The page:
Limited data are available on resistance to etravirine, rilpivirine, darunavir and tipranavir in patients infected with HIV-1 non-B subtypes, in which natural polymorphisms at certain positions could influence the barrier and/or pathways to drug resistance.Methods
FASTA format sequences from the reverse transcriptase and protease genes recorded within the Spanish Drug Resistance database (ResRIS) were examined.Results
From 8272 genotypes derived from 5930 different HIV-1 patients included in ResRIS, 5276 genotypes had complete treatment information. Overall, 85% were from antiretroviral-experienced subjects and 7.5% belonged to HIV-1 non-B subtypes: CRF02_AG, C, F and G being the most prevalent variants. For etravirine, only G190A was more prevalent in B than non-B subtypes, whereas V90I and V179E were more frequent in non-B than B subtypes. For rilpivirine, V108I and Y188I were more frequent in B than non-B subtypes, whereas V90I was more prevalent in non-B subtypes. Despite these differences, the overall prevalence of resistance did not differ significantly when comparing etravirine or rilpivirine in B versus non-B subtypes (11.3% versus 7.4%, P = 0.13, and 10.5% versus 7.4%, P = 0.23, respectively). Despite more frequent natural polymorphisms in non-B than B subtypes at tipranavir resistance positions, the prevalence of tipranavir resistance was greater in B than non-B subtypes (11% versus 4.3%, P = 0.004), reflecting a greater antiretroviral exposure in the former. Darunavir resistance did not differ significantly when comparing B and non-B subtypes (5.8% versus 5.5%, P = 0.998).Conclusions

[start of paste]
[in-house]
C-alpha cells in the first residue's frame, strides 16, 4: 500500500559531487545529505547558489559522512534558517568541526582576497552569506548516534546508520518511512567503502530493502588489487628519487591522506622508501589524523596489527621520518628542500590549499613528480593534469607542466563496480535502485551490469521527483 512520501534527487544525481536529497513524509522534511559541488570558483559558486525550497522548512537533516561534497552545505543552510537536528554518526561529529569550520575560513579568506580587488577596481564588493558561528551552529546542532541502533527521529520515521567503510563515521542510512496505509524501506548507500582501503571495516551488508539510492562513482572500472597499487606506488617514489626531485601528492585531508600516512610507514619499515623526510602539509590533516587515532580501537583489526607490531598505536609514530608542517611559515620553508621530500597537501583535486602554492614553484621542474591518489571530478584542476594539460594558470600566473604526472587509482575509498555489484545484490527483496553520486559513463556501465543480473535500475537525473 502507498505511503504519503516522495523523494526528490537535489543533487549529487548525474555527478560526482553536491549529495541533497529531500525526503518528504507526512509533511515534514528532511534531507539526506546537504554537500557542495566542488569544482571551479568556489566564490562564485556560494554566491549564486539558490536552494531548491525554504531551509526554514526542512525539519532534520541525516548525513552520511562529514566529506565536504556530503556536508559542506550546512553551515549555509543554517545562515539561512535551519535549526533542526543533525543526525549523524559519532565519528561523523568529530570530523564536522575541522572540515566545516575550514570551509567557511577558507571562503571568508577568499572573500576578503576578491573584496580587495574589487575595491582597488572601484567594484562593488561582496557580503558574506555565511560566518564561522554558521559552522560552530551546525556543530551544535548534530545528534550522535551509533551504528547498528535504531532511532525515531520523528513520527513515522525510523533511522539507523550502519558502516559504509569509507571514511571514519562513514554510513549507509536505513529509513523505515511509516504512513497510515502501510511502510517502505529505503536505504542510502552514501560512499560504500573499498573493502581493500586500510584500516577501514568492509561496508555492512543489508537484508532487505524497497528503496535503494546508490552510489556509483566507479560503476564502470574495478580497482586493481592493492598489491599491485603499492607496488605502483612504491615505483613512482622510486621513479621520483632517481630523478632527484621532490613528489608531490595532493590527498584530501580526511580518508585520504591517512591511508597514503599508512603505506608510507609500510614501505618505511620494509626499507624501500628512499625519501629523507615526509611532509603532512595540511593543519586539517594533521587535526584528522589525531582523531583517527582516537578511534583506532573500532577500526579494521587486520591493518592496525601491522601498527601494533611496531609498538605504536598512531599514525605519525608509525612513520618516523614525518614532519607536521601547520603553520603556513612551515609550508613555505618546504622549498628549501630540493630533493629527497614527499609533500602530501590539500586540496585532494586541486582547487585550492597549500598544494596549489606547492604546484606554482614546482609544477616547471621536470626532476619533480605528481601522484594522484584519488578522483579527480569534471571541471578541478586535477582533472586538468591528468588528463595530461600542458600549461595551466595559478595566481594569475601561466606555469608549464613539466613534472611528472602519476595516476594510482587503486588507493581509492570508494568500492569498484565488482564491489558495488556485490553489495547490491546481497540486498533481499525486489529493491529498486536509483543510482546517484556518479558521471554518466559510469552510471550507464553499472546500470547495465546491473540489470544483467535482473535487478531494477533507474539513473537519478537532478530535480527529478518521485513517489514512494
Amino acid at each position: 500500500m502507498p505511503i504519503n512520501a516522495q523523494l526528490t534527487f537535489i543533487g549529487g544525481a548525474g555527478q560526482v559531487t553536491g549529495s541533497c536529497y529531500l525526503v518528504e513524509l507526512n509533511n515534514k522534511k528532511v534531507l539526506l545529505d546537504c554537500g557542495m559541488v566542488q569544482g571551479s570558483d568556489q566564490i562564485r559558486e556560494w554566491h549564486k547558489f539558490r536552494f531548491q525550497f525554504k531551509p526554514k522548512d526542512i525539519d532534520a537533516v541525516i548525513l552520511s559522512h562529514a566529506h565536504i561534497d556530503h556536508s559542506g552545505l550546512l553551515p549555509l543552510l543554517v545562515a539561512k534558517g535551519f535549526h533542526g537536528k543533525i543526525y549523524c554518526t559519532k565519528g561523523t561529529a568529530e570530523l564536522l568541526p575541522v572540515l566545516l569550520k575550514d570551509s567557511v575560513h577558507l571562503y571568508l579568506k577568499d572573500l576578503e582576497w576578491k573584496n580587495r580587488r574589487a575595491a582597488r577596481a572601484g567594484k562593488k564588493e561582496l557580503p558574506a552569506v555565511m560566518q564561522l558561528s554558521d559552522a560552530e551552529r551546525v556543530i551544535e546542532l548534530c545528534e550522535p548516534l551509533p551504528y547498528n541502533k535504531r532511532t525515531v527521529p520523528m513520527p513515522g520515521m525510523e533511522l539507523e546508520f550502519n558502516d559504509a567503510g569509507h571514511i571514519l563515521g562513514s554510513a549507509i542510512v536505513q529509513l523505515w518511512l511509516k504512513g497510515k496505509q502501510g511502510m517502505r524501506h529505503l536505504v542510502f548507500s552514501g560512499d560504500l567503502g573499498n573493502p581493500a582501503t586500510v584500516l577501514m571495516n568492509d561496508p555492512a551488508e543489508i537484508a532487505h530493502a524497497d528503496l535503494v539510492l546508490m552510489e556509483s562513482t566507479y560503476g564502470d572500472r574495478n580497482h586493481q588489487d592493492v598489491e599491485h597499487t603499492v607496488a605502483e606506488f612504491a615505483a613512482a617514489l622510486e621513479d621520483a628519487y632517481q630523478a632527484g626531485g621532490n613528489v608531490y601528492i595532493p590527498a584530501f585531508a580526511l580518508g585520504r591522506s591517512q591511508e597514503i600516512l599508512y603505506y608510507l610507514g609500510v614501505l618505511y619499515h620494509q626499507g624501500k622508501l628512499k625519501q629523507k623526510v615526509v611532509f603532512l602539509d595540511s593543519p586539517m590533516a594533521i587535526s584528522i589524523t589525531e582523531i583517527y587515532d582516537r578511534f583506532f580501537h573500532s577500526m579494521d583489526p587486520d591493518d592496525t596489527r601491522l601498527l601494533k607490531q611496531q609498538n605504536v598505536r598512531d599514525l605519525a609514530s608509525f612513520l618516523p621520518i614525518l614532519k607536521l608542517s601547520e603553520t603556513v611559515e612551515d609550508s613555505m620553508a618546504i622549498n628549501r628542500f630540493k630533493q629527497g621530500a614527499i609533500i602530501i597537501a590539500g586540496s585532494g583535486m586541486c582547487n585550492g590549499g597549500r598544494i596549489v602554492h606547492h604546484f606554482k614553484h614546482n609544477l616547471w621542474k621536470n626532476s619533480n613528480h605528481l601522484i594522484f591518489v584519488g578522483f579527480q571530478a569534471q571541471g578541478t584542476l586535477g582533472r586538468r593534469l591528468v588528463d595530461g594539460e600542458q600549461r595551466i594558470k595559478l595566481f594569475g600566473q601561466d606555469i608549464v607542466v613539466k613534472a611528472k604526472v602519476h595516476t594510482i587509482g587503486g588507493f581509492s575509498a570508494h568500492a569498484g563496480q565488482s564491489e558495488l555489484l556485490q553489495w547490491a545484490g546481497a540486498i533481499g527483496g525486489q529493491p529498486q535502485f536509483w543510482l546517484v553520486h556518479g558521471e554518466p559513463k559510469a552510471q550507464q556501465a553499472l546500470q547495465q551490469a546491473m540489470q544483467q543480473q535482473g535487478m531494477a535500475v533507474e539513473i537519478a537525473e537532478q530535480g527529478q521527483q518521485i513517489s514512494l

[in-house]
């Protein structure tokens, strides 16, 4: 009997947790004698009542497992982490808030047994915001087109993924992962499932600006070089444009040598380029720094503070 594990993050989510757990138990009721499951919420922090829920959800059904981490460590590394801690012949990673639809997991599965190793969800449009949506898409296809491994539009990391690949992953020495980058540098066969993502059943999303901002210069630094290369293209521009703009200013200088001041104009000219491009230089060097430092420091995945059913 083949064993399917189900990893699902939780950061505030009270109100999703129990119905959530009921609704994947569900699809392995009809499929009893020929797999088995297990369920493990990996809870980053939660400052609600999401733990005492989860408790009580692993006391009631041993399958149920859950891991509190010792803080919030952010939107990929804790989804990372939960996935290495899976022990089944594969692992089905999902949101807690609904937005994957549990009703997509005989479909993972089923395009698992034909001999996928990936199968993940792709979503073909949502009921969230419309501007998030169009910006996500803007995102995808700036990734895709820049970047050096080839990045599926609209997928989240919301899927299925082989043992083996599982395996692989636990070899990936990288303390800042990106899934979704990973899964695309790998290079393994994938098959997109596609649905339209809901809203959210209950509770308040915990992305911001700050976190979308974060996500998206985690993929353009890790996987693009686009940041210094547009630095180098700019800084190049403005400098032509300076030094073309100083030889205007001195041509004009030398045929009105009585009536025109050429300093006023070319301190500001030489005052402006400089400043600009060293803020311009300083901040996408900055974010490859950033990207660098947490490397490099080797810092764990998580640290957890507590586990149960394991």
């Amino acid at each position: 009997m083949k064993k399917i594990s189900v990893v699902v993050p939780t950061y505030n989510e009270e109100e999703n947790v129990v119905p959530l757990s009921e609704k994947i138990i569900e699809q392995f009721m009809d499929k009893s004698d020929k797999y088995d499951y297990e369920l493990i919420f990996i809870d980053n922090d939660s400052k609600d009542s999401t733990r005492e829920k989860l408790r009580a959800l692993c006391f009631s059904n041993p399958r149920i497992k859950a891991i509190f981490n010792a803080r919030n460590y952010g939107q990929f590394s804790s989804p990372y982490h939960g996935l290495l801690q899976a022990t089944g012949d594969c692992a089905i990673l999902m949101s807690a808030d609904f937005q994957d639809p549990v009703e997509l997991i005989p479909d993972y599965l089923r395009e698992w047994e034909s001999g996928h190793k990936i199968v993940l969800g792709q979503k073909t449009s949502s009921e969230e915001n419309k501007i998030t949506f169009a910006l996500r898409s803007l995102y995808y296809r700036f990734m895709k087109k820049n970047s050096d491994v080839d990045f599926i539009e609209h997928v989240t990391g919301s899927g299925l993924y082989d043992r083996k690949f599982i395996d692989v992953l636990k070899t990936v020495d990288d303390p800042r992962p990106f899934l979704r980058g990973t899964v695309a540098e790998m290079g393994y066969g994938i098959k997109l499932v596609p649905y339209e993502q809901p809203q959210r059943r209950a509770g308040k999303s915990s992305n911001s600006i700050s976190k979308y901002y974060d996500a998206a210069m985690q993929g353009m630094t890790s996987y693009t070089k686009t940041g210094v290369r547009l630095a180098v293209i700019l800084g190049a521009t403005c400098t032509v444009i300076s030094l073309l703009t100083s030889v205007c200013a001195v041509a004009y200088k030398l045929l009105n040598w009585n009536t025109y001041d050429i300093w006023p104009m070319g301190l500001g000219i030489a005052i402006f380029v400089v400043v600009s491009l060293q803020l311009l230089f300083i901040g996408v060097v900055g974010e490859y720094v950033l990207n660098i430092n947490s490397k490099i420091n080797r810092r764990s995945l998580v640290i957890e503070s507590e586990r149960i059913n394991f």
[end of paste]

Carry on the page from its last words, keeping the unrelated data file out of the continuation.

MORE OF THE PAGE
The rate of resistance to the most recently approved protease and non-nucleoside reverse transcriptase inhibitors is low in antiretroviral-experienced patients, regardless of the HIV-1 subtype.